Resentment started to grow onboard the Vindictive and other ships. Matters came to head in the November when a protest took place on board. There were a number of reasons. 

Firstly, the men had been denied shore leave since arrival in July, despite watching Rear Admiral Cowan, Captain Grace and other senior officers take extended breaks ashore.  Secondly, no War Gratuity was being paid, technically no war had been declared against Russia so the men were on basic pay which had increased by just one penny since 1852. Thirdly, unlike the army who individually volunteered to go to Russia, the Royal Navy was given no option and the men were simply ordered. Fourthly, winter was coming and there was no provision for cold-weather clothing and inadequate stores. Fifthly, quite simply most of the men had had enough. They had been engaged for four years against Germany and were now forced to engage in a peculiar action against an enemy who were zero threat to Britain.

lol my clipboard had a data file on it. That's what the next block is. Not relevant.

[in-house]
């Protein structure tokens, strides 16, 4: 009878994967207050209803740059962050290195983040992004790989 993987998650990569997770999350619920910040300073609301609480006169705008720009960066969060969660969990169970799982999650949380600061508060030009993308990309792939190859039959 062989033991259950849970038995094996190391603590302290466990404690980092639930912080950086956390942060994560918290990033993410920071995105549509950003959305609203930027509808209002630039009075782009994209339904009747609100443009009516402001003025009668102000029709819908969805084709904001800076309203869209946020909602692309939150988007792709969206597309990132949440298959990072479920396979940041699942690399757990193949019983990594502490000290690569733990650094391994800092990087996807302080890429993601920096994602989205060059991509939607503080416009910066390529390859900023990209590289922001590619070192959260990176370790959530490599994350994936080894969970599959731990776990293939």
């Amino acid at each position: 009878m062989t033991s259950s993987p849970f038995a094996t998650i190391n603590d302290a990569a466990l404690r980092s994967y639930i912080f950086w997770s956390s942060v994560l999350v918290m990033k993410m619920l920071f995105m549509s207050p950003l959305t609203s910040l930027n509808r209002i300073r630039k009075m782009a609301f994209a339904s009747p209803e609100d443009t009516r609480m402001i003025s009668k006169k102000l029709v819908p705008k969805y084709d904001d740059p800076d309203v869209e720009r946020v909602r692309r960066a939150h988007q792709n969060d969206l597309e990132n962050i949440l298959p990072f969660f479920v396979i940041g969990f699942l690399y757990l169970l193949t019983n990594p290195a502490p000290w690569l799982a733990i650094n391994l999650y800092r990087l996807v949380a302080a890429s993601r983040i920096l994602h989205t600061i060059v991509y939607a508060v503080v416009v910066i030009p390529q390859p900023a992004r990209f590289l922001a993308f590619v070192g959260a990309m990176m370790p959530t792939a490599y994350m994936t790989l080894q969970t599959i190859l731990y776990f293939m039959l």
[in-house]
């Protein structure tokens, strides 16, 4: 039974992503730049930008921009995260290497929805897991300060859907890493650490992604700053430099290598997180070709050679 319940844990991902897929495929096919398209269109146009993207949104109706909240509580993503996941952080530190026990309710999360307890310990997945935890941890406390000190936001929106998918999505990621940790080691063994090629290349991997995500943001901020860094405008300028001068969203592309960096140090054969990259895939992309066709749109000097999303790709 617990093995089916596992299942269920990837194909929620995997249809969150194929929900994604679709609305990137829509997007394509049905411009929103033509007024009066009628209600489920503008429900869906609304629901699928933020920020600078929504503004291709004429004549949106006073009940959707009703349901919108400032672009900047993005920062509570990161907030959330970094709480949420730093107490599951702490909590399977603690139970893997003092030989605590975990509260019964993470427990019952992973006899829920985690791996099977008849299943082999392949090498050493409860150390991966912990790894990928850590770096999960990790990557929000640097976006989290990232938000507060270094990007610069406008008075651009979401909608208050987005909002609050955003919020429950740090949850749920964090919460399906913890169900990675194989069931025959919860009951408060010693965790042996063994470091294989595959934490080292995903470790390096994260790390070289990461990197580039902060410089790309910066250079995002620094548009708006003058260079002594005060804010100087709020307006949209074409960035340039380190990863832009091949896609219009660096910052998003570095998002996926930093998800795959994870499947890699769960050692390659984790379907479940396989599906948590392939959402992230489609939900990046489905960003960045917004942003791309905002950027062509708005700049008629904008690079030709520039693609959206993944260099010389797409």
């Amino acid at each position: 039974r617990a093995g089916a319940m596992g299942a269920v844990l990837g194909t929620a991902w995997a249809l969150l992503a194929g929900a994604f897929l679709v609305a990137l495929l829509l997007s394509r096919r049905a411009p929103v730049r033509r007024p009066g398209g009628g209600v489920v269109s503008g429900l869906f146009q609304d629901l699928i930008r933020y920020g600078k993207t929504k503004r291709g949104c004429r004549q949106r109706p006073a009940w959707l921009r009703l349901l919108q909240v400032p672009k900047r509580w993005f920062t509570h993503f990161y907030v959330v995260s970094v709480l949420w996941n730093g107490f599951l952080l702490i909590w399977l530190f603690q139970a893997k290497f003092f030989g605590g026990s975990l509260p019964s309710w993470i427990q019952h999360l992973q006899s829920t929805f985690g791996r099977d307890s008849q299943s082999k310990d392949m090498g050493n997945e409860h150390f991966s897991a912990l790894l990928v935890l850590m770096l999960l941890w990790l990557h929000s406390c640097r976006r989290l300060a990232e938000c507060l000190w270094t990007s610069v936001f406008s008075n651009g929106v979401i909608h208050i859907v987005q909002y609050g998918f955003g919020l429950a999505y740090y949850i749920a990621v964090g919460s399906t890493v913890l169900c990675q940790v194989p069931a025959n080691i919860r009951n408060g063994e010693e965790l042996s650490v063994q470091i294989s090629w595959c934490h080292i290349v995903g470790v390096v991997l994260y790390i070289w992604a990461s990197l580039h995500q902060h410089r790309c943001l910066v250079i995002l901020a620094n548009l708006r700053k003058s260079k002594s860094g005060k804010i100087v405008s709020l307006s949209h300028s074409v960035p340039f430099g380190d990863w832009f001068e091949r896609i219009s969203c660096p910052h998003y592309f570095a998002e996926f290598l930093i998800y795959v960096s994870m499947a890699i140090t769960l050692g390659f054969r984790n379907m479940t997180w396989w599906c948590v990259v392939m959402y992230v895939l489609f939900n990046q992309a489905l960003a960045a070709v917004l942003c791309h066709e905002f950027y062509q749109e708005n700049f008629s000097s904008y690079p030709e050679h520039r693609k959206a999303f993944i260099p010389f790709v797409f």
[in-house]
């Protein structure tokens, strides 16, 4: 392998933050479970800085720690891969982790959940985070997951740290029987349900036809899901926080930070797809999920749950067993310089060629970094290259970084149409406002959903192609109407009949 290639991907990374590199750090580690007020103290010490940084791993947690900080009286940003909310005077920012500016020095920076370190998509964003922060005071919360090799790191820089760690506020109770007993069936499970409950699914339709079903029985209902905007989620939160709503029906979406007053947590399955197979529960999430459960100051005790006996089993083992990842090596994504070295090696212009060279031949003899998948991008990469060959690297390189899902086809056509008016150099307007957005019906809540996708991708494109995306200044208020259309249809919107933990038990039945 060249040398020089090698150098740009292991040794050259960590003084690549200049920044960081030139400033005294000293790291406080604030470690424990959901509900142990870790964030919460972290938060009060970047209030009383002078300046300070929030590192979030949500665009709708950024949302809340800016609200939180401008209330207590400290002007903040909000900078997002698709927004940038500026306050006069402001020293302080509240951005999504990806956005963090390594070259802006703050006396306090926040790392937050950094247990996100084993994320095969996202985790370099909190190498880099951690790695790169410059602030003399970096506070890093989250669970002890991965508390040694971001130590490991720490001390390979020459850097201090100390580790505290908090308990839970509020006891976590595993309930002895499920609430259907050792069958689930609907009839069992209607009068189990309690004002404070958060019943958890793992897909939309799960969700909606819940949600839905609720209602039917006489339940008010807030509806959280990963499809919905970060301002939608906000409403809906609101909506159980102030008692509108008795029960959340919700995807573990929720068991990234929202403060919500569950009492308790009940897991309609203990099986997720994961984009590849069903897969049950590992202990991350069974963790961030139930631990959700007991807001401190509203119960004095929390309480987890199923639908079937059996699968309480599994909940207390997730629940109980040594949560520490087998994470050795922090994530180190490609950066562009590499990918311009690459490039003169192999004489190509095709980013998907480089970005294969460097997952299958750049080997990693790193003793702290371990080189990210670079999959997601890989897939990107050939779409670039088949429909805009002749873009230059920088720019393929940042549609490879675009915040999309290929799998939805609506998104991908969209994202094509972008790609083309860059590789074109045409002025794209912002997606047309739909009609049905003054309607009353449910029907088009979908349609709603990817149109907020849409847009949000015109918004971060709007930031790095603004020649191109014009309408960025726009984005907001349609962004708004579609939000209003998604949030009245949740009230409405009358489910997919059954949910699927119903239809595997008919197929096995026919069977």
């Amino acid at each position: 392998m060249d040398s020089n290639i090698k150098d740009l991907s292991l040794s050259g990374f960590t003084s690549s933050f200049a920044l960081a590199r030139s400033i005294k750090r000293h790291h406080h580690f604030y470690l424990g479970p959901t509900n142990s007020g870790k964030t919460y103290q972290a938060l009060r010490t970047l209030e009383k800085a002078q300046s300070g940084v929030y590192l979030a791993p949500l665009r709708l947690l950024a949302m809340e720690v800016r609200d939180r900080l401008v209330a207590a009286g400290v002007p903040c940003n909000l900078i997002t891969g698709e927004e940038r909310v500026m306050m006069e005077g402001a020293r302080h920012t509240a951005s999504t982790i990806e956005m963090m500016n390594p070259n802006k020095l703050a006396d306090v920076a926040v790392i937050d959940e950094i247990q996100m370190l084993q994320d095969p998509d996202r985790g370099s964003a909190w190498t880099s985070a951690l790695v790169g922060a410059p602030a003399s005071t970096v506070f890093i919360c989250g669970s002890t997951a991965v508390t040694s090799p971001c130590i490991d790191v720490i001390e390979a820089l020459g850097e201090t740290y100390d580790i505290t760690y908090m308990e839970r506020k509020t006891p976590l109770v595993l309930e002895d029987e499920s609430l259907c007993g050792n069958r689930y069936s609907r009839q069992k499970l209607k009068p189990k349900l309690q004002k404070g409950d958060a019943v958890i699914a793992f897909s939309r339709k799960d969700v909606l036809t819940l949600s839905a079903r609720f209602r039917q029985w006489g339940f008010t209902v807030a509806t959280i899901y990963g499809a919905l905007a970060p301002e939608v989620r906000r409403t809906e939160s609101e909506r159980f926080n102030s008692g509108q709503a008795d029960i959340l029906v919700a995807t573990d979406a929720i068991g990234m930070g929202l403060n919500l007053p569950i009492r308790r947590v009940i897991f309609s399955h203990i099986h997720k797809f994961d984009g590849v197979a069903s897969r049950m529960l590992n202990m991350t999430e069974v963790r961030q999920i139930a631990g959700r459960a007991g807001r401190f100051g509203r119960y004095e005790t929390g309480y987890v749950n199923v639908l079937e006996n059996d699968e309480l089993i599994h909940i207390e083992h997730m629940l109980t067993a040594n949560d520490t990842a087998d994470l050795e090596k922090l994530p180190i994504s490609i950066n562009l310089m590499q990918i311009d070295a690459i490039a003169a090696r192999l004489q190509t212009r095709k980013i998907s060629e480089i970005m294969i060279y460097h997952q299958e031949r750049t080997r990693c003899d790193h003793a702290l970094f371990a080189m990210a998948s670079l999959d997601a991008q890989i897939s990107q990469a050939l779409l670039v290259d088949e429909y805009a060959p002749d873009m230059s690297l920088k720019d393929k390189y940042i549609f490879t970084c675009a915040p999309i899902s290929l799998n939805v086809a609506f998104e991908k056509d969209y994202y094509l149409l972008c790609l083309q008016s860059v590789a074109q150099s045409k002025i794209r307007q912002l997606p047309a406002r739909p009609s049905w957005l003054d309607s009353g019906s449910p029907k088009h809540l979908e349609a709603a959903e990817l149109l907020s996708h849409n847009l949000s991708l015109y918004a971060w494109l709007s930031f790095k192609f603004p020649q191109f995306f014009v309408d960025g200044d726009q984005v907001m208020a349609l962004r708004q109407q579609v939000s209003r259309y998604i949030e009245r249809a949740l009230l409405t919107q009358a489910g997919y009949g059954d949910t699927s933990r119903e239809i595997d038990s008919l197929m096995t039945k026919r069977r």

On the 11th November forty men, mostly stokers, paraded on the quarterdeck demanding to see Captain Grace. Grace agreed to see representatives individually, but the crowd refused to disperse, demanding leave.  Two were arrested. Grace ordered the RMLI detachment to fall in, this forced to sailors to disperse, they then reassembled in the Mess Deck where they sat down and sung. The Vindictive then put to sea to head to another Baltic port.